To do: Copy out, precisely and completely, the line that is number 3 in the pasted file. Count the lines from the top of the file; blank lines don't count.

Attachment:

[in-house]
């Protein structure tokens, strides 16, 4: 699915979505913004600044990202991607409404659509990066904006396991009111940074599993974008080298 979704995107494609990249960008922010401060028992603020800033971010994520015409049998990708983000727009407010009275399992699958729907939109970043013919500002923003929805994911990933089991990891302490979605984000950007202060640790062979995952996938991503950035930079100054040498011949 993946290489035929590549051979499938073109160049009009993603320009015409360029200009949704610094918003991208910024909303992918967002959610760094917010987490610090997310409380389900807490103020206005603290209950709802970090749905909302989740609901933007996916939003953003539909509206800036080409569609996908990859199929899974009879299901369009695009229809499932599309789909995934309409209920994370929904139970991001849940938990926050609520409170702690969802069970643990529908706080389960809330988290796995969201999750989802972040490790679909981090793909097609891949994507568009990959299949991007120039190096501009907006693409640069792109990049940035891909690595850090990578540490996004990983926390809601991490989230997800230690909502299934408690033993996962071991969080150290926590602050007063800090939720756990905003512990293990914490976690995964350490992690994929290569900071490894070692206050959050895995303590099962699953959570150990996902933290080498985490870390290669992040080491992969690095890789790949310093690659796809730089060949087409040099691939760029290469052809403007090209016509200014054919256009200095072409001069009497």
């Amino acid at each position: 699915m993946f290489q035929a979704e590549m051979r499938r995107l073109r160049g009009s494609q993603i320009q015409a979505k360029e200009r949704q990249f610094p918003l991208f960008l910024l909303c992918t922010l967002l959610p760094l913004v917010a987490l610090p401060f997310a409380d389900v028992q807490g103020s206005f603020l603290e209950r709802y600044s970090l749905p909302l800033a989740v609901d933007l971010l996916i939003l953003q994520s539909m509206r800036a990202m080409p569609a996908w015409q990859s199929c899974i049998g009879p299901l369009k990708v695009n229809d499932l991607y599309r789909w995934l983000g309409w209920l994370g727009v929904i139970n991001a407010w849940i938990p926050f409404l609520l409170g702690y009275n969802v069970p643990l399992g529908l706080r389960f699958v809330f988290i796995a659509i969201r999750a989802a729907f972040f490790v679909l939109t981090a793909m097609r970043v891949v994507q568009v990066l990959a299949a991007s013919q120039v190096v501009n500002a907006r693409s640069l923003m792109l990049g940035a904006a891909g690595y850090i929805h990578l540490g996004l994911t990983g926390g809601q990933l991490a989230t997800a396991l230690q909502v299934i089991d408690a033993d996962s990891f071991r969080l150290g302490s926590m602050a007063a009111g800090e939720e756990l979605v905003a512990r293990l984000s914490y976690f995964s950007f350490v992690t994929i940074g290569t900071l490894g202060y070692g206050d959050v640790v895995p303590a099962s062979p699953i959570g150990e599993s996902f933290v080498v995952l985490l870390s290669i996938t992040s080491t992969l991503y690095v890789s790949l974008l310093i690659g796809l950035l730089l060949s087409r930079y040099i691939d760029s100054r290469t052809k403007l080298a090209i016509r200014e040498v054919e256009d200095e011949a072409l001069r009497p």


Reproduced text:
């Amino acid at each position: 699915m993946f290489q035929a979704e590549m051979r499938r995107l073109r160049g009009s494609q993603i320009q015409a979505k360029e200009r949704q990249f610094p918003l991208f960008l910024l909303c992918t922010l967002l959610p760094l913004v917010a987490l610090p401060f997310a409380d389900v028992q807490g103020s206005f603020l603290e209950r709802y600044s970090l749905p909302l800033a989740v609901d933007l971010l996916i939003l953003q994520s539909m509206r800036a990202m080409p569609a996908w015409q990859s199929c899974i049998g009879p299901l369009k990708v695009n229809d499932l991607y599309r789909w995934l983000g309409w209920l994370g727009v929904i139970n991001a407010w849940i938990p926050f409404l609520l409170g702690y009275n969802v069970p643990l399992g529908l706080r389960f699958v809330f988290i796995a659509i969201r999750a989802a729907f972040f490790v679909l939109t981090a793909m097609r970043v891949v994507q568009v990066l990959a299949a991007s013919q120039v190096v501009n500002a907006r693409s640069l923003m792109l990049g940035a904006a891909g690595y850090i929805h990578l540490g996004l994911t990983g926390g809601q990933l991490a989230t997800a396991l230690q909502v299934i089991d408690a033993d996962s990891f071991r969080l150290g302490s926590m602050a007063a009111g800090e939720e756990l979605v905003a512990r293990l984000s914490y976690f995964s950007f350490v992690t994929i940074g290569t900071l490894g202060y070692g206050d959050v640790v895995p303590a099962s062979p699953i959570g150990e599993s996902f933290v080498v995952l985490l870390s290669i996938t992040s080491t992969l991503y690095v890789s790949l974008l310093i690659g796809l950035l730089l060949s087409r930079y040099i691939d760029s100054r290469t052809k403007l080298a090209i016509r200014e040498v054919e256009d200095e011949a072409l001069r009497p």